(Photo: LifeChurch.tv via The Christian Post)
Pastor Craig Groeschel still considers LifeChurch a "start-up" church despite the fact that his message reaches well over 26,000 worshippers every week.
The current scale of the Edmond, Oklahoma-based church is a far cry from what it looked like 15 years ago.
Groeschel, now 43, preached from a two-car garage during the church's humble beginnings. He said it was so cold during the first meeting that the small group that gathered had to wear hats and gloves to keep warm throughout the service.
But after seven people gave their lives to Christ that day, Groeschel said he knew that God was doing something profoundly special.
From there, the church went to meet at a middle school, a bike factory and then at a theater, outgrowing every facility they moved into until they started rapidly expanding through a network of churches.
Today, the church has 13 locations across six states, with nine sites throughout Oklahoma. Thousands of online attendants, many window shopping Christianity, also watch the services through live satellite broadcast or through the 40-plus service times.
Still, Groeschel adamantly rejects being labeled as a "megachurch," telling his congregation during LifeChurch's 15th Anniversary service on Sunday to "never believe it."
While "mega" means "big, slow, successful," said the pastor, he likes to think of LifeChurch as a "start-up church with a massive vision."
"Don't you dare call us a big church when you look at the need," he told his flock in a message that was re-broadcast several times on Monday.
"We are a micro-church with a mega-vision," asserted Groeschel. "We have a vision to go into all the world, not just being happy with a service at 9:00 and 10:30. Never!"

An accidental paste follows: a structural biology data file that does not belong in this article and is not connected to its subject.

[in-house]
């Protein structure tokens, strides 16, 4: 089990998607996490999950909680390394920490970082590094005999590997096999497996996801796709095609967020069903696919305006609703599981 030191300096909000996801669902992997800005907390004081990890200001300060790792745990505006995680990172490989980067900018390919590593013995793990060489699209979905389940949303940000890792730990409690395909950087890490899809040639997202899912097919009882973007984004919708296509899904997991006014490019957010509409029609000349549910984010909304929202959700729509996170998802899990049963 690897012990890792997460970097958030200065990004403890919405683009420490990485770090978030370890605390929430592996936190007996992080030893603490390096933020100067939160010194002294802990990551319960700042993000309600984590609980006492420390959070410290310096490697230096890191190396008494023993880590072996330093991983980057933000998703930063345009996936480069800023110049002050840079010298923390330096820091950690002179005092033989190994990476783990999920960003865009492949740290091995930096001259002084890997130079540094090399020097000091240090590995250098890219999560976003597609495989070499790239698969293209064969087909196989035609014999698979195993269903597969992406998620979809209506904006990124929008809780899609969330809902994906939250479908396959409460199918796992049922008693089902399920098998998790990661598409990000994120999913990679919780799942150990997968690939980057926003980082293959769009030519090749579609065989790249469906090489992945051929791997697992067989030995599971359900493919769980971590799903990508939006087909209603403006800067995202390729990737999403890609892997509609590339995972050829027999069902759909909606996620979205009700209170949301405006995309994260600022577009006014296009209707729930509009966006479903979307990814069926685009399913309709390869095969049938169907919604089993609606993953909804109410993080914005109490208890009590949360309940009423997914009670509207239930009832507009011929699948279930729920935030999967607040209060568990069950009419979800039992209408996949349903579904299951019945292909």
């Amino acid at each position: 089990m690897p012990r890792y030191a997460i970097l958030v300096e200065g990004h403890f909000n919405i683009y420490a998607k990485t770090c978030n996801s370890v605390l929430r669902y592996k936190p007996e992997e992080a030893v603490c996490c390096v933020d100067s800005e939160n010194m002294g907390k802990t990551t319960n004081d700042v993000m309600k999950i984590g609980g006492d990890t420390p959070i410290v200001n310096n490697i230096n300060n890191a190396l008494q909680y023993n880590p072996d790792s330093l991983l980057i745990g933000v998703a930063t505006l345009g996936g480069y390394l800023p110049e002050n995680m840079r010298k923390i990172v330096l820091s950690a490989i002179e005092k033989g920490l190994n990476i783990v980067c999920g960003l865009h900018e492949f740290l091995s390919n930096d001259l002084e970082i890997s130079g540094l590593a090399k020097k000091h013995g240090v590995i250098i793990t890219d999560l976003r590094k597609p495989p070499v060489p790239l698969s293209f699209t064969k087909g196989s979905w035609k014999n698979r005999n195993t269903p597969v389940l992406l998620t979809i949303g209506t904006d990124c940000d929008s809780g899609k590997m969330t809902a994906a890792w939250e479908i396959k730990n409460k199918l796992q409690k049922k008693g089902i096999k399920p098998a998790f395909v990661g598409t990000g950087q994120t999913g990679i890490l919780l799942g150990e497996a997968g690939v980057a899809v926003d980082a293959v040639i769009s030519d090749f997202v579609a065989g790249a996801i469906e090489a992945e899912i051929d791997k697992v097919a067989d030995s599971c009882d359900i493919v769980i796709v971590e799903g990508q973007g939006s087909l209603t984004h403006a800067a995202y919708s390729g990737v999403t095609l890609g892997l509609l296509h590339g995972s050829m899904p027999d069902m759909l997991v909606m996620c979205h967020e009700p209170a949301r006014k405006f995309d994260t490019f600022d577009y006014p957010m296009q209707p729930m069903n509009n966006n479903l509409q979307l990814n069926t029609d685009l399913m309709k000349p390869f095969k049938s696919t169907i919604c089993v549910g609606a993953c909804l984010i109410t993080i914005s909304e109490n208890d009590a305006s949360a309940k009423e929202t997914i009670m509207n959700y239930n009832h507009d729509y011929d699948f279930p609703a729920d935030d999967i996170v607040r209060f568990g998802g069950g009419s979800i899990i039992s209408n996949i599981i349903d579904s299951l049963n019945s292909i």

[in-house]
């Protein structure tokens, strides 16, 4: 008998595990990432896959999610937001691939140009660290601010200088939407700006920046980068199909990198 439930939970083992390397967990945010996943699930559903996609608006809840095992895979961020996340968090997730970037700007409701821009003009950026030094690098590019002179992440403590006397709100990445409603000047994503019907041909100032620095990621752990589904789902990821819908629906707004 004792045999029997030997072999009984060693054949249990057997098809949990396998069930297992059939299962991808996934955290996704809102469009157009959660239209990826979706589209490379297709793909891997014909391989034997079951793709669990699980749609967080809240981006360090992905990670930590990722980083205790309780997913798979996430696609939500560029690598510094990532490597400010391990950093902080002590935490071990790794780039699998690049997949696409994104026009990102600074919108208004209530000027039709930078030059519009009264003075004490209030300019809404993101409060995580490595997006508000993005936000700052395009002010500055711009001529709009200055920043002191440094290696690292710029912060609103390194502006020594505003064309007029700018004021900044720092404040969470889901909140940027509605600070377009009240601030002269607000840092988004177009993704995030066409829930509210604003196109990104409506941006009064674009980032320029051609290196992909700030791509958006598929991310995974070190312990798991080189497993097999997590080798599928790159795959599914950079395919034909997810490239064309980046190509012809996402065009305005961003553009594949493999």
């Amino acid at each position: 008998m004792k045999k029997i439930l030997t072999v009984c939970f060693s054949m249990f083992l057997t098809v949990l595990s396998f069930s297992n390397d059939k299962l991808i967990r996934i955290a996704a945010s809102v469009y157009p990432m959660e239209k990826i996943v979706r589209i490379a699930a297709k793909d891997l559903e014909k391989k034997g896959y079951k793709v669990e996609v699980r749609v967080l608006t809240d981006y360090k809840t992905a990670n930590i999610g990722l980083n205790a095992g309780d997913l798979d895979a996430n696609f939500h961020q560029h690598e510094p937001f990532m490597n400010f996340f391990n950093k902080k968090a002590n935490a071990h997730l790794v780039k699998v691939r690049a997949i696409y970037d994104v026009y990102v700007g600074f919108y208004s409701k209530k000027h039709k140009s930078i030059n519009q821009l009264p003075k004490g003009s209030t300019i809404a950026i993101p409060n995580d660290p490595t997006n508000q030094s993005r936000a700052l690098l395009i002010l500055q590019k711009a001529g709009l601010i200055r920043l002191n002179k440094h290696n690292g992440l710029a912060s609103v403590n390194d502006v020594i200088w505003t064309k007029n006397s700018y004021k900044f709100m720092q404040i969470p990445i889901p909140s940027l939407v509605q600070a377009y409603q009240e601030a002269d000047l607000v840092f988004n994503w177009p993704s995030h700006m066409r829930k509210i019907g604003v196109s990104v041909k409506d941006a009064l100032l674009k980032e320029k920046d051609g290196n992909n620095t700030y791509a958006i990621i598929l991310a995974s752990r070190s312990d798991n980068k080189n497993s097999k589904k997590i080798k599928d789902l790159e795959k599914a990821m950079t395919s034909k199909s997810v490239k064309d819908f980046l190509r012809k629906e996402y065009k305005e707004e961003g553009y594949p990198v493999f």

The upbeat preacher used the milestone celebration as an opportunity to re-emphasize the vision of LifeChurch, saying its mission remains to "lead people to become fully devoted followers of Christ."
Preaching from Luke 5:27-28 as the primary text, he said that God calls on people that no one in society would expect just like Jesus called a despised sinner like Matthew, the tax collector, to join his circle.
"God just loves to choose those that others love to discount. He calls someone that others thought was way too bad to come," said Groeschel, who admitted to being a big sinner, especially during his fraternity days in college, before he accepted Christ.
He also outlined the five values of LifeChurch which included to: 1) try anything short of sin to reach people who don't know Christ; 2) lift up other churches who are part of Christ's church; 3) exist for the purpose of being spiritual contributors instead of spiritual consumers; 4) lead with irrational generosity; and 5) live as big thinkers and bet-the-farm risk takers to bring glory to God.
One example of Life Church's willingness to take initiative and exemplify generosity is the giveaway of its YouVersion Bible app, which has been downloaded over 13 million times since its launch last fall.
Groeschel said that he has received offers to monetize the smartphone app but turned them all down. He explained that the first Bible he received was handed out free by a Gideons evangelist on his college campus and he wanted to return that gesture for others.
"My Bible is not for sale," he said.
This year, LifeChurch will be involved in several projects to expand. A kids facility will be built at the Edmond, Okla., campus while buildings for the congregations in Owasso, Okla., and Wellington, Fla., will be constructed on properties owned by the church. A new campus is expected to be launched in Midwest City, Okla.
LifeChurch.tv is the largest congregation in the Evangelical Covenant Church.
Groeschel asked his church to join him and his wife in making a re-commitment to LifeChurch's mission.
"We are all in again, for the rest of my life," he said. "I want you to be all in with me because there is nothing more important than the church of Jesus Christ glorying God in the world."